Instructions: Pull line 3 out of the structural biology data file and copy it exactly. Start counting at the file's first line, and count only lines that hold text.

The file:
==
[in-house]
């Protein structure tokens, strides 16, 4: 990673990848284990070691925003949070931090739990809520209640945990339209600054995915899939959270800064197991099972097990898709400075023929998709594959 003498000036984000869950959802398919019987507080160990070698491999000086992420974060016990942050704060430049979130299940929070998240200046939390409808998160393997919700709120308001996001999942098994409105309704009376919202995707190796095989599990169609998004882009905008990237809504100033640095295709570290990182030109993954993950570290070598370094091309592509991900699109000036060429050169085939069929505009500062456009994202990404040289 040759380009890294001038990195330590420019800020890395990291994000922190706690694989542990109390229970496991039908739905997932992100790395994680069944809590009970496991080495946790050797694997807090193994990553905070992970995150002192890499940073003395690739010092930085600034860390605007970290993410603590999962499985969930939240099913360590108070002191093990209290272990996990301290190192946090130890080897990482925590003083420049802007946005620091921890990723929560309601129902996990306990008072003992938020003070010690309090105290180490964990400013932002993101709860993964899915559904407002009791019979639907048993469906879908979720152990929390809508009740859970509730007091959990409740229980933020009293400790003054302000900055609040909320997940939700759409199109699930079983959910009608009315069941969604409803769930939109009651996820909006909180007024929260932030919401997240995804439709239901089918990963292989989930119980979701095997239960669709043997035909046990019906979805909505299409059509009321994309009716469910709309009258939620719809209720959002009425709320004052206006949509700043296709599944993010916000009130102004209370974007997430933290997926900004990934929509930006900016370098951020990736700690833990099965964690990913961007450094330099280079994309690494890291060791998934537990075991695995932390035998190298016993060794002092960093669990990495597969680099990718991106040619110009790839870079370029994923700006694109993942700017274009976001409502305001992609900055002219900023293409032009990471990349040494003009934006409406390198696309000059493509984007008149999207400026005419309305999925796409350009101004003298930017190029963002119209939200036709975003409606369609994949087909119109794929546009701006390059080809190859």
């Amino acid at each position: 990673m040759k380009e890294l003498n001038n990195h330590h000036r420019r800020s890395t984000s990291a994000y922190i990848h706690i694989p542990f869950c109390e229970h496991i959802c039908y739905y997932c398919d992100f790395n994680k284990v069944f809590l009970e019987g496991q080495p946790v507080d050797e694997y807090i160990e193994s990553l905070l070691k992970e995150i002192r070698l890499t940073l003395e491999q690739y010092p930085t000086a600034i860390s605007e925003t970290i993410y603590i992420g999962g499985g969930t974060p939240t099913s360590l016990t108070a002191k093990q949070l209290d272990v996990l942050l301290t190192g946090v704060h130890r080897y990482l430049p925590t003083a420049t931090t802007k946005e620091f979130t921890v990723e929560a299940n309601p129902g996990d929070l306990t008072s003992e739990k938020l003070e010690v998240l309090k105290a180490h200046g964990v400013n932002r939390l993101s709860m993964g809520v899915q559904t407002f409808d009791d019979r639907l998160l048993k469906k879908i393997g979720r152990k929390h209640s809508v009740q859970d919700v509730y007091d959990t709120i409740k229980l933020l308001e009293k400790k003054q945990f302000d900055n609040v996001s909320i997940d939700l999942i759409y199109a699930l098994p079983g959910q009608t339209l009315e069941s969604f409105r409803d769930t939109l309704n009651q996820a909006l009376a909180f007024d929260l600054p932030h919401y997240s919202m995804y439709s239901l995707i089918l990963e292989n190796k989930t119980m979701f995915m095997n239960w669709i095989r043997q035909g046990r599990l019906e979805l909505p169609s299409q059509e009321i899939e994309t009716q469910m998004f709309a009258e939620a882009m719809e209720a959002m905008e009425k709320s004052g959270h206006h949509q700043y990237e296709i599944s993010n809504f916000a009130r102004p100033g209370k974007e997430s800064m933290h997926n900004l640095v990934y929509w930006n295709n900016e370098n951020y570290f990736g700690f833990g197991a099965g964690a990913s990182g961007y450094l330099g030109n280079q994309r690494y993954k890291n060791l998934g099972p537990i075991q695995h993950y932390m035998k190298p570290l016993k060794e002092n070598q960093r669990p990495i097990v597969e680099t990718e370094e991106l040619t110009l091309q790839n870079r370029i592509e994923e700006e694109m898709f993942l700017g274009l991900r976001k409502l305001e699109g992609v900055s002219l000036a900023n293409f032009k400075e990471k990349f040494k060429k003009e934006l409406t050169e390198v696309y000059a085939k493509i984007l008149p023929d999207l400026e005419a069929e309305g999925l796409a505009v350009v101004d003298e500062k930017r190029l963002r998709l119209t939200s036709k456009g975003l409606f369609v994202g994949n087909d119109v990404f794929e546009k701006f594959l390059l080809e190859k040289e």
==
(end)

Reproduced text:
């Amino acid at each position: 990673m040759k380009e890294l003498n001038n990195h330590h000036r420019r800020s890395t984000s990291a994000y922190i990848h706690i694989p542990f869950c109390e229970h496991i959802c039908y739905y997932c398919d992100f790395n994680k284990v069944f809590l009970e019987g496991q080495p946790v507080d050797e694997y807090i160990e193994s990553l905070l070691k992970e995150i002192r070698l890499t940073l003395e491999q690739y010092p930085t000086a600034i860390s605007e925003t970290i993410y603590i992420g999962g499985g969930t974060p939240t099913s360590l016990t108070a002191k093990q949070l209290d272990v996990l942050l301290t190192g946090v704060h130890r080897y990482l430049p925590t003083a420049t931090t802007k946005e620091f979130t921890v990723e929560a299940n309601p129902g996990d929070l306990t008072s003992e739990k938020l003070e010690v998240l309090k105290a180490h200046g964990v400013n932002r939390l993101s709860m993964g809520v899915q559904t407002f409808d009791d019979r639907l998160l048993k469906k879908i393997g979720r152990k929390h209640s809508v009740q859970d919700v509730y007091d959990t709120i409740k229980l933020l308001e009293k400790k003054q945990f302000d900055n609040v996001s909320i997940d939700l999942i759409y199109a699930l098994p079983g959910q009608t339209l009315e069941s969604f409105r409803d769930t939109l309704n009651q996820a909006l009376a909180f007024d929260l600054p932030h919401y997240s919202m995804y439709s239901l995707i089918l990963e292989n190796k989930t119980m979701f995915m095997n239960w669709i095989r043997q035909g046990r599990l019906e979805l909505p169609s299409q059509e009321i899939e994309t009716q469910m998004f709309a009258e939620a882009m719809e209720a959002m905008e009425k709320s004052g959270h206006h949509q700043y990237e296709i599944s993010n809504f916000a009130r102004p100033g209370k974007e997430s800064m933290h997926n900004l640095v990934y929509w930006n295709n900016e370098n951020y570290f990736g700690f833990g197991a099965g964690a990913s990182g961007y450094l330099g030109n280079q994309r690494y993954k890291n060791l998934g099972p537990i075991q695995h993950y932390m035998k190298p570290l016993k060794e002092n070598q960093r669990p990495i097990v597969e680099t990718e370094e991106l040619t110009l091309q790839n870079r370029i592509e994923e700006e694109m898709f993942l700017g274009l991900r976001k409502l305001e699109g992609v900055s002219l000036a900023n293409f032009k400075e990471k990349f040494k060429k003009e934006l409406t050169e390198v696309y000059a085939k493509i984007l008149p023929d999207l400026e005419a069929e309305g999925l796409a505009v350009v101004d003298e500062k930017r190029l963002r998709l119209t939200s036709k456009g975003l409606f369609v994202g994949n087909d119109v990404f794929e546009k701006f594959l390059l080809e190859k040289e």